Fundamentals of Music Theory
MUS 107 (3 credits); no prerequisites
Class time & place:
Hai Tao Huang
11:00-12:15 TR L285 EPASW
L 038 EPASW
KeySignatures A melody retains its identity in any major key because the relationship between the
scaledegrrees is constant. We have found, however, that major scales can look quite dif-
, ferenr depending on what note the scale begins on (see pp. 60—62).
In Italian, scale means ladder. Imagine for a moment that the rungs of a ladder are
musical pitches. The result is a musical scale: a series of ascending or descending
pitches. On a ladder, the distance between two adjacent rungs is a step; in a scale, th
l HalfSteps and The previous chapters dealt with notation and its relationship to the keyboard. In this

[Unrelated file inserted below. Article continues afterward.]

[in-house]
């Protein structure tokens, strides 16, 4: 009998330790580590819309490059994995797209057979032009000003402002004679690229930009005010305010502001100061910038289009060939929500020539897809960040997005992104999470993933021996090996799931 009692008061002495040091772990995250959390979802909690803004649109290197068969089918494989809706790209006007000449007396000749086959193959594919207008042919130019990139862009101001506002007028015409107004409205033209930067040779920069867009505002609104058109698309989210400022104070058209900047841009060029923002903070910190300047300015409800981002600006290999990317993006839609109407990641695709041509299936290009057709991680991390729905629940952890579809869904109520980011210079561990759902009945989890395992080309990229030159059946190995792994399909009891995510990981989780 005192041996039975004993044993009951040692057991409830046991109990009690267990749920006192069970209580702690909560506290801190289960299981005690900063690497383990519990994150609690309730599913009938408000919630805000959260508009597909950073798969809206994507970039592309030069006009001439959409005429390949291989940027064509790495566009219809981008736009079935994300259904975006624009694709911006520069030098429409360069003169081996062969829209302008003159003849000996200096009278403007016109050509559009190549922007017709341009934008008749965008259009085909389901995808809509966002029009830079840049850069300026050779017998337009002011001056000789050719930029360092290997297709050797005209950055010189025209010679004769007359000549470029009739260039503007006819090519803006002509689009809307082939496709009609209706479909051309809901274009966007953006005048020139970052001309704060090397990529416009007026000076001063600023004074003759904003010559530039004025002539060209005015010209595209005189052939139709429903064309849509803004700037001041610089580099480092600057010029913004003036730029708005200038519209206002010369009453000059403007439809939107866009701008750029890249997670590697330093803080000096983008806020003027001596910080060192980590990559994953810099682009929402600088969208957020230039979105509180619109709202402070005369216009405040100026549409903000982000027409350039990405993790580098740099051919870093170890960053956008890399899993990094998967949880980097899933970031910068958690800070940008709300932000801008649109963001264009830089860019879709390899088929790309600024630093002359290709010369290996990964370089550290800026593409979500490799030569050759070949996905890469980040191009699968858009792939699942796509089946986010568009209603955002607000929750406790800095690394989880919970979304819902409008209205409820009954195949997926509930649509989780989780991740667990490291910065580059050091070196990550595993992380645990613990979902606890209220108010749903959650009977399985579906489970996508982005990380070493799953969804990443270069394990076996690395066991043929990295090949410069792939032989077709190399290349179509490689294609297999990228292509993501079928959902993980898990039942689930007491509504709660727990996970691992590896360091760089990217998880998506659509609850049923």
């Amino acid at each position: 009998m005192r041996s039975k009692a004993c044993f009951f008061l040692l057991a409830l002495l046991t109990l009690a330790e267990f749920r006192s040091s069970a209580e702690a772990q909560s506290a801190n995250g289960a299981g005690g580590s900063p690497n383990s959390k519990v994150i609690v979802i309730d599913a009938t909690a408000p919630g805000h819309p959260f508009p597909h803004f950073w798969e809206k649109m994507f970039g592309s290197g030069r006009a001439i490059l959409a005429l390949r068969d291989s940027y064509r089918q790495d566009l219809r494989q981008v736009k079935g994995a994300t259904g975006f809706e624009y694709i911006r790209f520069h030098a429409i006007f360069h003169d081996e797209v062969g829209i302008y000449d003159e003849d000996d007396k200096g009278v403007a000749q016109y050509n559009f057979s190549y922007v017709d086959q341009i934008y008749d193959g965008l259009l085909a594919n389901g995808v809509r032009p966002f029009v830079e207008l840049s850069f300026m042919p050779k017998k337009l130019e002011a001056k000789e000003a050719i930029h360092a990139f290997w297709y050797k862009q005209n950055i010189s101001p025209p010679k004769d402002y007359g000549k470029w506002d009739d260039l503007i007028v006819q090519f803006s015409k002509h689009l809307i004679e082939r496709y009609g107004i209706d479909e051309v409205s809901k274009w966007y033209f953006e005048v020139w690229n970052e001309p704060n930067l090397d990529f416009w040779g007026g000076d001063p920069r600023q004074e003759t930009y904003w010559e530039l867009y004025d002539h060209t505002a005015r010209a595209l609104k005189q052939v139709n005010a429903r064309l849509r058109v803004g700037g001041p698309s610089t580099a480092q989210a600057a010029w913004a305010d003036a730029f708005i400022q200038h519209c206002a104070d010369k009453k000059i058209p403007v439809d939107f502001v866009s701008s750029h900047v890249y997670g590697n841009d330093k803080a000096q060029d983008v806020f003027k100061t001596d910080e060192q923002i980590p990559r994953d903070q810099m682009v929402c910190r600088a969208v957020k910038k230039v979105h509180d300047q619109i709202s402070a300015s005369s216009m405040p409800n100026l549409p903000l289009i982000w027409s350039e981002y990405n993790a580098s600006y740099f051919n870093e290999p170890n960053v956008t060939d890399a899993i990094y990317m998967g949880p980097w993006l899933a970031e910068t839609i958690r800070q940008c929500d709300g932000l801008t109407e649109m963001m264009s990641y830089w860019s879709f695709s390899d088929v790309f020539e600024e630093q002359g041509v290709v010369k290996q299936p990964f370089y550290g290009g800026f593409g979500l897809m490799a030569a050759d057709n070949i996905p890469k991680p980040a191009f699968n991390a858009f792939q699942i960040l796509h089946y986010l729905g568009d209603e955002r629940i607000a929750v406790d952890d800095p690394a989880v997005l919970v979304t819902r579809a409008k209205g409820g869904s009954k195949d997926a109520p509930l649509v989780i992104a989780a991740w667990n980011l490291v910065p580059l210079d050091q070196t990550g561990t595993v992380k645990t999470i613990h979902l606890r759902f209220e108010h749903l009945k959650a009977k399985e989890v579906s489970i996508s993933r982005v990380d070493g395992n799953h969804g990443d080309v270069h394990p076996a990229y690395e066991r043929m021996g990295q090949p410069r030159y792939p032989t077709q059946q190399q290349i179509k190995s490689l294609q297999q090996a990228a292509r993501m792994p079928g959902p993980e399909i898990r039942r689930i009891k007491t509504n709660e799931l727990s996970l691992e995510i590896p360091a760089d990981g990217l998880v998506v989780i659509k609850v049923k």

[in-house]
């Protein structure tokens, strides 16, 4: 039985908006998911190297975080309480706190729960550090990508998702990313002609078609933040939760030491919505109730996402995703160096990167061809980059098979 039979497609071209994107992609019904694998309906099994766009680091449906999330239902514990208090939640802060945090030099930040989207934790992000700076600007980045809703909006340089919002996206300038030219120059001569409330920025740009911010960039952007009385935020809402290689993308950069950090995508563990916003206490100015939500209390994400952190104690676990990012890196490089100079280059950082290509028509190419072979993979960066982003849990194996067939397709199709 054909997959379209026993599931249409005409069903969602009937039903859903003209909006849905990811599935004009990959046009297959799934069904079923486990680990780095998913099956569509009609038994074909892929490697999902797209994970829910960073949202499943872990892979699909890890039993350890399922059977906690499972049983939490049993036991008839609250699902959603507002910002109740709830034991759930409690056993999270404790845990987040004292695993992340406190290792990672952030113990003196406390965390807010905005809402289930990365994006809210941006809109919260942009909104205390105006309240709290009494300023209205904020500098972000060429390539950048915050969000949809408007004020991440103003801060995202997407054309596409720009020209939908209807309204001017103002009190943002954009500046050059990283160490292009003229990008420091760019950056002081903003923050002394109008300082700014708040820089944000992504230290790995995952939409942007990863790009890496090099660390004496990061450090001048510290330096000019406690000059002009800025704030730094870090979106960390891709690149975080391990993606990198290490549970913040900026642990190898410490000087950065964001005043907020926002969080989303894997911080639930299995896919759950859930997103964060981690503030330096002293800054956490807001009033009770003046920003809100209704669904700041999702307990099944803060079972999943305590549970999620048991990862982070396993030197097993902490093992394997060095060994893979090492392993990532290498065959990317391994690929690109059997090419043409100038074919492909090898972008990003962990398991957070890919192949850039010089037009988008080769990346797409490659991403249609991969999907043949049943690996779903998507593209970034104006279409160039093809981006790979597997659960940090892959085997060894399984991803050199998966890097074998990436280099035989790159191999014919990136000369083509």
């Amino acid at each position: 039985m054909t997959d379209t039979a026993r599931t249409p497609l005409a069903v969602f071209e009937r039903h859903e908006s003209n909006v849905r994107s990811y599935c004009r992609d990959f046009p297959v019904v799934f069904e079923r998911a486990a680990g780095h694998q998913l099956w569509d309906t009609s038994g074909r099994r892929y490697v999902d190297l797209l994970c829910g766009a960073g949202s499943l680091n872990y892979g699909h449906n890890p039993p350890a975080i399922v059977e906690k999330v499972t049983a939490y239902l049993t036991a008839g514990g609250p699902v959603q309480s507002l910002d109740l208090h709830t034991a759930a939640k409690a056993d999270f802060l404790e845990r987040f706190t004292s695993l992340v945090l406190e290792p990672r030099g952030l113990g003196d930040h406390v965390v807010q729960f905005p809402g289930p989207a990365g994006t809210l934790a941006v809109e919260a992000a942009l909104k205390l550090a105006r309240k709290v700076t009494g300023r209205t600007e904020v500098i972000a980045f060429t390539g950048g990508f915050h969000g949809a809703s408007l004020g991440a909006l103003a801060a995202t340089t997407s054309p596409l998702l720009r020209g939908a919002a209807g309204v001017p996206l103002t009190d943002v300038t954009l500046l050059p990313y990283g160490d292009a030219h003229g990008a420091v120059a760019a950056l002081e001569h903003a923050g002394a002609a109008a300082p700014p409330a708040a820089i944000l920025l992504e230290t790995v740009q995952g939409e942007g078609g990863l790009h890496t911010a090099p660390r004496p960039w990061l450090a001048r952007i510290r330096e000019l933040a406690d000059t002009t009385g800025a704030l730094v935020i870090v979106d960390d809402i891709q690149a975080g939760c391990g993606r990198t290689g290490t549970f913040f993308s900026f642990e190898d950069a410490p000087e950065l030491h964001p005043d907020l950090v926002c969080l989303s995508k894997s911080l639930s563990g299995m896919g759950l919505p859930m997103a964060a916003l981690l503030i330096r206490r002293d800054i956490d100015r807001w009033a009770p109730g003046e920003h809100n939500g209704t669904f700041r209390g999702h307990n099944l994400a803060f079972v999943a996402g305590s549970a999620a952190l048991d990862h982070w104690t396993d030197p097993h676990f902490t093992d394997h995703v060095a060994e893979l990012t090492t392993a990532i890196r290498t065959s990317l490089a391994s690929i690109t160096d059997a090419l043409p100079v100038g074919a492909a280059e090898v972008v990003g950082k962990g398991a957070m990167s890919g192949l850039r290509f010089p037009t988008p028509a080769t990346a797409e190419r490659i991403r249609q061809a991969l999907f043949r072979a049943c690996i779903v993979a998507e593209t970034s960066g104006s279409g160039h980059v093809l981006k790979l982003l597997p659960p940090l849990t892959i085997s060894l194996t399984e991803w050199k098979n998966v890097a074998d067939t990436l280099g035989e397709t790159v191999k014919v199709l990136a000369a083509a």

5 Whole Step5 chapter, we will begin to explore two of the basic building blocks of musical structure.
; 2 Knowledge of half steps and whole steps on b
ositions of the following tied or dotted notes on the
Rhythms that feature tied or dotted notes require special attention when rel
the basic pulse. Observe the p
Working with Ties
and Dotted Notes
NateSystem This chapter presents the basic symbols for rhythm in the Western notation system.
Unlike the symbols presented in previous chapters, many of the ones you learn in this
s chapter will not be used in performing exercises. Instead, focus on the w
,7 HAP E u o
, d. Rhythm :6;
side stick (stick on rim ofsnare drum) r r r r r r r r r F F F
Notes Longer Than Most of the rhythms we have studied up until now featured the quarter note as the
i the Quarter Nate basic pul5e. We will now use the qu
Rhythm, Beat Rhythm is action in time. Whether the action is the sound of a symphony, the crash of
and Tempo a cymbal, or the ticking of a clock, it has a specific rhythm that occurs in time.
. Rhythmic notation is the system we use to indicate the number